My husband, Najib, was working in the fields. Government forces launched a rocket that landed nearby. Najib’s leg was badly injured. Fear of leaving the house led me to care for him in our home. He could walk, but infection was setting in. The doctor told us we needed to leave our home in Daraa [Syria] and go to Jordan.
Who wants to leave their home, the only life you know, your livelihood, your sentimental belongings? We did not want to go! We cried. We prayed. We looked at our beautiful gardens. We watched our innocent one-year-old son play on the floor. Najib’s health, plus never-ending fear and danger, pushed us out the door into uncertainty.
It was raining. The road was a mudslide. The muck was up to our knees. Every few steps we fell. We trudged through neighborhoods pockmarked by war. A missile crashed into a building behind us. We were warned to be quiet and keep the baby from crying, because any noise would bring a barrage of bullets in our direction.
When our mud-covered bodies came to the porous border into Jordan, we were taken by a bus to the reception area of the Zaatari refugee camp. Two days later Najib went to a hospital inside the camp, and I was taken to a tent equipped with kitchen supplies and bedding. That was four years ago. – Hana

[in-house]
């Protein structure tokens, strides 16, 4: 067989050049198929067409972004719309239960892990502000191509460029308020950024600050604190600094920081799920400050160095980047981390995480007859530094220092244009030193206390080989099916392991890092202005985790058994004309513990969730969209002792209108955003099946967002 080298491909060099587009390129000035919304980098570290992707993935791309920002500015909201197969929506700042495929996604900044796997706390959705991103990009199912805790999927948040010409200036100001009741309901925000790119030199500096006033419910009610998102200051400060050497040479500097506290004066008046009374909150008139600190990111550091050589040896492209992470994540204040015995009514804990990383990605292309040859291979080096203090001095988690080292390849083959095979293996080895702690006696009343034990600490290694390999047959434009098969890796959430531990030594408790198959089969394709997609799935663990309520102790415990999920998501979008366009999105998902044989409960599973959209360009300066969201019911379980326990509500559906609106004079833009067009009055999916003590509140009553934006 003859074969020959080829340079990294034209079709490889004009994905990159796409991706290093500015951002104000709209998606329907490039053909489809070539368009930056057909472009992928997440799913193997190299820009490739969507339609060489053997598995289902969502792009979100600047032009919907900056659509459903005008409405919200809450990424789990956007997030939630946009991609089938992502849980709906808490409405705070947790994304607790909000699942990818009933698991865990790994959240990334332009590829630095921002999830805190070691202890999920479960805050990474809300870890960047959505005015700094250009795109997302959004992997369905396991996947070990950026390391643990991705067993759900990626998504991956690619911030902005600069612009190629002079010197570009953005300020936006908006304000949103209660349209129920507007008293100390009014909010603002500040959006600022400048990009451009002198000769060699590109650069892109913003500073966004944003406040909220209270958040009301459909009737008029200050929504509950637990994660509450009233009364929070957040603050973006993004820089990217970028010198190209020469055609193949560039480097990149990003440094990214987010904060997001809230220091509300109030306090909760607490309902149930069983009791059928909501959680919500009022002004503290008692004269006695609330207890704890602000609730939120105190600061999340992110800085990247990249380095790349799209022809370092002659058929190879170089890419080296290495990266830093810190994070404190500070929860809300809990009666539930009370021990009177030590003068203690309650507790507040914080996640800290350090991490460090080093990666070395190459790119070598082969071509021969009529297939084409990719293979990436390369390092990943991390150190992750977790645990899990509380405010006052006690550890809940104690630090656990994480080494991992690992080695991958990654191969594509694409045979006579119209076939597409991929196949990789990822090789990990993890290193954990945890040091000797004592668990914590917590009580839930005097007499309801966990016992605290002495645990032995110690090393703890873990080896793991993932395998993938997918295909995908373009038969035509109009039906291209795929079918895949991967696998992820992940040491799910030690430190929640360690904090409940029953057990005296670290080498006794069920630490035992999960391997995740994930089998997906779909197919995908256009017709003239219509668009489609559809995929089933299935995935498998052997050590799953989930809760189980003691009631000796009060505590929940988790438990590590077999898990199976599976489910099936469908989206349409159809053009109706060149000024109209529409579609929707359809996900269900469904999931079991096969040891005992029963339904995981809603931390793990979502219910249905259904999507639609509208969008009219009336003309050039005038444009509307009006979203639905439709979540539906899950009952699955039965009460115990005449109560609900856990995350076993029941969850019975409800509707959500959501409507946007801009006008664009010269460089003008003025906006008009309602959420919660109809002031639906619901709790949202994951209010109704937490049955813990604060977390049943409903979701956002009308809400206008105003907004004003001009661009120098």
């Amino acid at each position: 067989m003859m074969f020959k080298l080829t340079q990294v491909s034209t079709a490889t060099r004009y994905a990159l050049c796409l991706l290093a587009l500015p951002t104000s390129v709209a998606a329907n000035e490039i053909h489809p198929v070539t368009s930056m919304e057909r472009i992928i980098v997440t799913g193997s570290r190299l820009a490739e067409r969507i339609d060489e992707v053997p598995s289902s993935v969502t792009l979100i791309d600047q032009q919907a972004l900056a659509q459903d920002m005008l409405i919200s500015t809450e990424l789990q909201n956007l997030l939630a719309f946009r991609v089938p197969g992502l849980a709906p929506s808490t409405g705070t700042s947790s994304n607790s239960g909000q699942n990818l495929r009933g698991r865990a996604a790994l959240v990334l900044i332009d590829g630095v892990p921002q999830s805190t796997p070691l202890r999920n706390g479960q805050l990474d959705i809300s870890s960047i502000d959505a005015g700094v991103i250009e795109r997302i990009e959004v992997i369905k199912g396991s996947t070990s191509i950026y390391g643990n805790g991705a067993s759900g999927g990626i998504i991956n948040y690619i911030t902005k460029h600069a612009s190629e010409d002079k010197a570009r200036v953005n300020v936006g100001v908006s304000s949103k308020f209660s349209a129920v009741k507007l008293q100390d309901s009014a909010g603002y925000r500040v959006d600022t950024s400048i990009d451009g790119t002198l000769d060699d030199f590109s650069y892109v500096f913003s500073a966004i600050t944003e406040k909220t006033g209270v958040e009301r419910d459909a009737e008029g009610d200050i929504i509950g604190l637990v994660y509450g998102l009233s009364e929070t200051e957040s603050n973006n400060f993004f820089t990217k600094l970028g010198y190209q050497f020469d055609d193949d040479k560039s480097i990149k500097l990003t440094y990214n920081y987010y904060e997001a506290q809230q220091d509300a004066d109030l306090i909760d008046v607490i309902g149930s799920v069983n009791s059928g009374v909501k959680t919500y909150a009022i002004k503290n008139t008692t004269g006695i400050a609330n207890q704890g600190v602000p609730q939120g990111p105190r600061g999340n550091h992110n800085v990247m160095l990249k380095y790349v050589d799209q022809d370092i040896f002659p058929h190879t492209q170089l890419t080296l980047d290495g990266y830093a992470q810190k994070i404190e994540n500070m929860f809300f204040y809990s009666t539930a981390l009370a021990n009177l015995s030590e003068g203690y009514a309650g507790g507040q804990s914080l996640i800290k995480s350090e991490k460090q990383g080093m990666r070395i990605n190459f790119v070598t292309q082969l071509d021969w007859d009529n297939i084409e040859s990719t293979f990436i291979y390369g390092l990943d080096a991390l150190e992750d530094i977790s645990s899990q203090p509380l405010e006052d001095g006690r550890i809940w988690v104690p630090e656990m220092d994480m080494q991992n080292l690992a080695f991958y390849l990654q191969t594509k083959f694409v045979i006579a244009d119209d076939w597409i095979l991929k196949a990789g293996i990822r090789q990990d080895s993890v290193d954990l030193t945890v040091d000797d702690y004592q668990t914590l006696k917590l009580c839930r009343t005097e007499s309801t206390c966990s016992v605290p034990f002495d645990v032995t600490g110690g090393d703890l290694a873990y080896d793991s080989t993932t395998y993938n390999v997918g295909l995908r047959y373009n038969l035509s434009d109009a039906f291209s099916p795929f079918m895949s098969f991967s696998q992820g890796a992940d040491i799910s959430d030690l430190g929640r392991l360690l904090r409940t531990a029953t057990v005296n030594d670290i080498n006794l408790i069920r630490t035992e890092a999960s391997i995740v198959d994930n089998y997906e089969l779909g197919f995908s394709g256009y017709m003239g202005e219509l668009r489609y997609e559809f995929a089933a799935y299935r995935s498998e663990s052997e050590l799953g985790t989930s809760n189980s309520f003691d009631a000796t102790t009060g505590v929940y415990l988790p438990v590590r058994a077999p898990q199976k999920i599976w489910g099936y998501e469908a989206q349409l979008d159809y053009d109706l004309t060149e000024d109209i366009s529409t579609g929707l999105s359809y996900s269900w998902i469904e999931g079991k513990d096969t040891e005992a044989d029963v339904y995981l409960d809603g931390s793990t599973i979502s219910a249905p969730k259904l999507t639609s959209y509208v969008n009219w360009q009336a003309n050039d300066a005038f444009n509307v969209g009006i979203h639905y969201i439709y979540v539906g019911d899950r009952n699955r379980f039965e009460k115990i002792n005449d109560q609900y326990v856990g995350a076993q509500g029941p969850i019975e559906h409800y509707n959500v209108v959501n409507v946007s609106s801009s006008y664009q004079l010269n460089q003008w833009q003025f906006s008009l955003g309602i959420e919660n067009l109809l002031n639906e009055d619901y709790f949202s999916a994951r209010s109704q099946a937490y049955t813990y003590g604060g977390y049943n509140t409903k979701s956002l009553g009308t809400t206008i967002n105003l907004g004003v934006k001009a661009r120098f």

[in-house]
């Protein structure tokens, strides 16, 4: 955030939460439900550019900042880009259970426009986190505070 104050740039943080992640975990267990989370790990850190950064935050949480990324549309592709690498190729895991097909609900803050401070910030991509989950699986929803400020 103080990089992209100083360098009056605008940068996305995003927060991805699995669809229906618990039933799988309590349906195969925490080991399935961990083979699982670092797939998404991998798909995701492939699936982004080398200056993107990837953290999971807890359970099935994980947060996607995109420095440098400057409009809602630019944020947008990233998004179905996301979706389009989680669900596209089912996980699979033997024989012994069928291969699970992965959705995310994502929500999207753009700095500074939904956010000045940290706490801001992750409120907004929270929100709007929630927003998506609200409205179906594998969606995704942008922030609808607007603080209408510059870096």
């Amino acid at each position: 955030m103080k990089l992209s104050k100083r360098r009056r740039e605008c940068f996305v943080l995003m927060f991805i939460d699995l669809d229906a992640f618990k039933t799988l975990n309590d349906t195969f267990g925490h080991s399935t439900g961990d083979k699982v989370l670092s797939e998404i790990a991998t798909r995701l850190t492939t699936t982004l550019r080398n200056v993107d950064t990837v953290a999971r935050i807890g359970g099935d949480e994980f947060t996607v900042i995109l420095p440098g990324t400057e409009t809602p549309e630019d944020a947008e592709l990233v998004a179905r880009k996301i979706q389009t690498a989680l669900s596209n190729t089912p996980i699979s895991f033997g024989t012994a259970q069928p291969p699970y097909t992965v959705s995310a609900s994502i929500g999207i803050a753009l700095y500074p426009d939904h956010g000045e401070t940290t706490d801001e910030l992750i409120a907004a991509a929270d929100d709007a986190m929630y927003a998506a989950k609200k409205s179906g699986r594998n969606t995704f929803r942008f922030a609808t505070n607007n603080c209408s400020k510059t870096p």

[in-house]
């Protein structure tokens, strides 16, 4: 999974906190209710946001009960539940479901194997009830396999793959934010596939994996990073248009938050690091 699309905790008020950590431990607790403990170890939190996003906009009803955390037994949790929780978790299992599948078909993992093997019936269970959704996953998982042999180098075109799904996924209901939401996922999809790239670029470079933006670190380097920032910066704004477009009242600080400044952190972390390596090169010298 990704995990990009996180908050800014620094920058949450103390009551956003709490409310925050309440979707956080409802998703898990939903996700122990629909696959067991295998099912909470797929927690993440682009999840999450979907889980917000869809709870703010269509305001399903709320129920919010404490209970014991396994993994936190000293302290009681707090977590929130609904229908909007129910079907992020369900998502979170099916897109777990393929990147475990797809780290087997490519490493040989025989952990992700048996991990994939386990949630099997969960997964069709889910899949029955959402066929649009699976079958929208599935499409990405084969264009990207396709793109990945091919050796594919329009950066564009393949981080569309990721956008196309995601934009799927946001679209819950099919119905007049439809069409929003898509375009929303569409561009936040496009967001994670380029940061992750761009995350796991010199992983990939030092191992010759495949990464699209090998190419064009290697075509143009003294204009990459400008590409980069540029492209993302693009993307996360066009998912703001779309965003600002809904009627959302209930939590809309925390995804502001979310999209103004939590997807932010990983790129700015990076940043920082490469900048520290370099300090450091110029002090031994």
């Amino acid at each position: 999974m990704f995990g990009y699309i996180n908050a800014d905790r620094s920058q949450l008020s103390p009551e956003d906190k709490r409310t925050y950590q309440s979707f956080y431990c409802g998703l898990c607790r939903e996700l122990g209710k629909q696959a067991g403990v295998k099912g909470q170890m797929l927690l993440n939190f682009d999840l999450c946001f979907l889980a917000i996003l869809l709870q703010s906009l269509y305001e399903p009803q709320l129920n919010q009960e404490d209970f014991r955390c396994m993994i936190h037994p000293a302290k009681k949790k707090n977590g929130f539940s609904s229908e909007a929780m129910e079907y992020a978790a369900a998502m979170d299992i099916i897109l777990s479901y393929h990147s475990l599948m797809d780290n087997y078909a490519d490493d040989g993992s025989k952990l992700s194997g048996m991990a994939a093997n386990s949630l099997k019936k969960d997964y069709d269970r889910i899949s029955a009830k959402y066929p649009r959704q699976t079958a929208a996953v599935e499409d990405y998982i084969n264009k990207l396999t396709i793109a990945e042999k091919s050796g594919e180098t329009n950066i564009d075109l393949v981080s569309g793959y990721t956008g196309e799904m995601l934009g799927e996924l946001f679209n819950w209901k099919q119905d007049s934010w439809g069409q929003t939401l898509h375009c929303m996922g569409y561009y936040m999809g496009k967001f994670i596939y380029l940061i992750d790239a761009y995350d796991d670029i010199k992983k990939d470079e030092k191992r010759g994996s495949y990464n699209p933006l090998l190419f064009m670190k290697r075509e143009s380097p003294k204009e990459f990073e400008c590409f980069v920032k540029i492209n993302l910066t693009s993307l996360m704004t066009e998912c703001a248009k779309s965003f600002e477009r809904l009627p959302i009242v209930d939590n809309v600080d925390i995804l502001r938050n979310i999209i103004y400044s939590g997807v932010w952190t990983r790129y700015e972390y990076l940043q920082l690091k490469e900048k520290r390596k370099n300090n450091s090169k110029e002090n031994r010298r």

In March 2011, 15 young people spray-painted the walls of their school in the southern Syrian town of Daraa with the tell-tale phrase of the Arab Spring, “The people want the fall of the regime.” They also added the line, “It’s your turn, doctor.” The Arab dictators in Tunisia and Egypt had been toppled, and this message called out Syrian President Bashar Assad, who trained as an ophthalmologist.
The boys were imprisoned, beaten, had their fingernails removed, and were tortured for weeks.
Daraa is like many small towns in Syria. An ancient farming community, people know one another and relationships are close. The arrests and torture of the boys struck a chord. Their families approached authorities and asked for their release. The head of the security forces told them, “Forget your children. Just make more. If you don’t know how to make more, we will send someone to show you.”
The town revolted. Residents began protesting daily. Soldiers dragged away the people by their hair and beat them. The outrage grew.
Then, in a national speech, Assad labeled the townspeople “conspirators” against the government. Shock reverberated through the streets and two days later, weekly anti-government protests began all across Syria. The boys were finally freed in an effort to suppress the unrest. It didn’t work.
Therefore, on April 25, the government launched a full-scale siege on Daraa for 11 days. Hundreds were killed, power was cut off, homes and mosques were shelled, and snipers were posted on buildings. Protesters armed themselves, and thus began the Syrian civil war that is still claiming lives and displacing people more than eight years later. Tens of thousands, like Najib, Hana, and their family, headed to the Jordanian border and Zaatari, only 8.1 miles from Daraa.